Particularly with Deadroads, though, I loved writing Sol when he’s with his long-estranged sister, Lutie. I love their conversations, their body language, how fraught and fragile it is. I’ve reunited with lost siblings, and I know how difficult it can be, and how much you want it to be easy, and how much you want it to be different.
There are plenty of terrifying things in Deadroads, but what is something that truly terrifies you?
Aside from cat food commercials? Well, I’ve already copped to being scared of bayous and ghosts. But the idea of being buried alive leaves me wanting to yap like an agitated Yorkiepoo. I recently had an MRI, and I practically had to be sedated.
I am also unreasonably frightened of bears. I grew up on Vancouver Island, and I love hiking, but there are, you know. Bears. There are bears out there. So I always hike with someone I reckon is slower than I am. And the stupid thing is, it’s so unfounded! I’ve never actually had a bad experience with a bear. But you hear stories, and stories have a wonderful way of sneaking in under your more reasonable defenses.
You have a very interesting background, but will you tell us something that not a lot of people know about you?
Let’s play that game. One of these things is not true: I have been in a high-speed car chase with police; I lost a frozen beaver head under a car in a parking lot; I have told several people they had a sibling they knew nothing about; I’ve been accidentally locked in a museum’s collection storage with the lights out; I’ve slept under a blanket that belonged to one of the Group of Seven (this will make sense to your Canadian readers, don’t worry); I’ve painted myself green and farted in front of an adoring group of kids. Oh wait. Yes, those would all be true.
When you’re not writing, how do you like to spend your free time?
Every single dollar I earn goes toward travel, and I love to plan travel almost as much as I like travelling. So spare time is spent on Tripadvisor and Google maps (particularly Streetview! My god, what a time waster!).
What’s next for you?
Well, the folksong is called Les trois hommes noirs, after all. There’s three of those devils, right? And I left some things untied at the end of Deadroads, didn’t I? So there’s more of that story to tell.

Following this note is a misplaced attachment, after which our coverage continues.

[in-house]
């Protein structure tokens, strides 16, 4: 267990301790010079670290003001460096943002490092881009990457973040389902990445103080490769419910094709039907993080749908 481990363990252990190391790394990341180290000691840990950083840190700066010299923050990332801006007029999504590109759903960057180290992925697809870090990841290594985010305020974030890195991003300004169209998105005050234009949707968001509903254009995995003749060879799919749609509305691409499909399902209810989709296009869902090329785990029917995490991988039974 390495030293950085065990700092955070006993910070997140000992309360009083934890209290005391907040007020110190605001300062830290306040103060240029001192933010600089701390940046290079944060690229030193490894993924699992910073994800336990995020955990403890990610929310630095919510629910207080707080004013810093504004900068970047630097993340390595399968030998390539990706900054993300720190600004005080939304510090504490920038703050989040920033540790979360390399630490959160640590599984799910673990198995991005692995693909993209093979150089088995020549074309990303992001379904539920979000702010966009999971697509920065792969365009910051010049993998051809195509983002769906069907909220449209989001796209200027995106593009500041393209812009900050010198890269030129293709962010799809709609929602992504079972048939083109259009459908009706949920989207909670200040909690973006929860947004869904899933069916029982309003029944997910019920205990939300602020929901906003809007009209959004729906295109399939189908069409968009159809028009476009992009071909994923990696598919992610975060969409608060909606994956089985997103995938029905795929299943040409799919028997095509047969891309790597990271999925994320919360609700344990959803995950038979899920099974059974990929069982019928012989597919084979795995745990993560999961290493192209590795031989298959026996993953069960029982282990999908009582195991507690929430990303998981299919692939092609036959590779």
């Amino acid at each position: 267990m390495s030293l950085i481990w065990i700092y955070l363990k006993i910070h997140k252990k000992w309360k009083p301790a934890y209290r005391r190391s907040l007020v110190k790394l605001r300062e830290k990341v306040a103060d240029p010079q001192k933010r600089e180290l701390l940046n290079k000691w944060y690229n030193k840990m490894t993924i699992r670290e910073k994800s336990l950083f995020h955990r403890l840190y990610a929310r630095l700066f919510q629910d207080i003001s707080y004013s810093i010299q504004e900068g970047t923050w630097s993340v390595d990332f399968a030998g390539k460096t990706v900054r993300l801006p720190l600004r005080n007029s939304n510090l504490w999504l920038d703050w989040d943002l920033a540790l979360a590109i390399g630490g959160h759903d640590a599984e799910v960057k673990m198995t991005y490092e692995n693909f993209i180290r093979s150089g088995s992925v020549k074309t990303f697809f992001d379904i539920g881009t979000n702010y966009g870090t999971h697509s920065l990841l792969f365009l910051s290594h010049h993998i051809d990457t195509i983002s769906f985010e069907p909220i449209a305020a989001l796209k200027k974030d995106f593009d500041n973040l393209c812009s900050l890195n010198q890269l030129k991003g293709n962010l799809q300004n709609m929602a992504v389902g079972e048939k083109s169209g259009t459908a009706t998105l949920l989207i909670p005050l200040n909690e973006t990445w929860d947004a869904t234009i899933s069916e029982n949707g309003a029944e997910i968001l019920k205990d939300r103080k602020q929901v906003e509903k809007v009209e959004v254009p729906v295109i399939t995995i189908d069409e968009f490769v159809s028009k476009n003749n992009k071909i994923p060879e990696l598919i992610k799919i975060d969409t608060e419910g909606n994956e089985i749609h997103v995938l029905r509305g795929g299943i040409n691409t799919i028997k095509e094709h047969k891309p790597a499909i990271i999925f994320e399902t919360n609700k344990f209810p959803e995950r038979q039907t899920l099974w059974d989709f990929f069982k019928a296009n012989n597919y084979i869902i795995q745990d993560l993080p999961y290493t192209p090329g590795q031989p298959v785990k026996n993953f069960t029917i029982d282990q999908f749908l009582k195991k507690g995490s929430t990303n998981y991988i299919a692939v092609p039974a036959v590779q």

I’m really enjoying getting to know more readers and writers (and bloggers) in the SFF community, and I plan on going to a number of cons in the next while (so say hi, because I really don’t know anyone). I’m writing more or less constantly, so there should be some short fiction coming down the pipe soon.
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The Sarrazins have always stood apart from the rest of their Bayou-born neighbors. Almost as far apart as they prefer to stand from each other. Blessed—or cursed—with the uncanny ability to see beyond the spectral plain, Aurie has raised his children, Sol, Baz, and Lutie, in the tradition of the traiteur, finding wayward spirits and using his special gift to release them along Deadroads into the afterworld. The family, however, fractured by their clashing egos, drifted apart, scattered high and low across the continent.
But tragedy serves to bring them together. When Aurie, while investigating a series of ghastly (and ghostly) murders, is himself killed by a devil, Sol, EMT by day and traiteur by night, Baz, a travelling musician with a truly spiritual voice, and Lutie, combating her eerie visions with antipsychotics, are thrown headlong into a world of gory spirits, brilliant angels, and nefarious demons—small potatoes compared to reconciling their familial differences.
From the Louisiana swamps to the snowfields of the north and everywhere in between, Deadroads summons you onto a mysterious trail of paranormal proportions.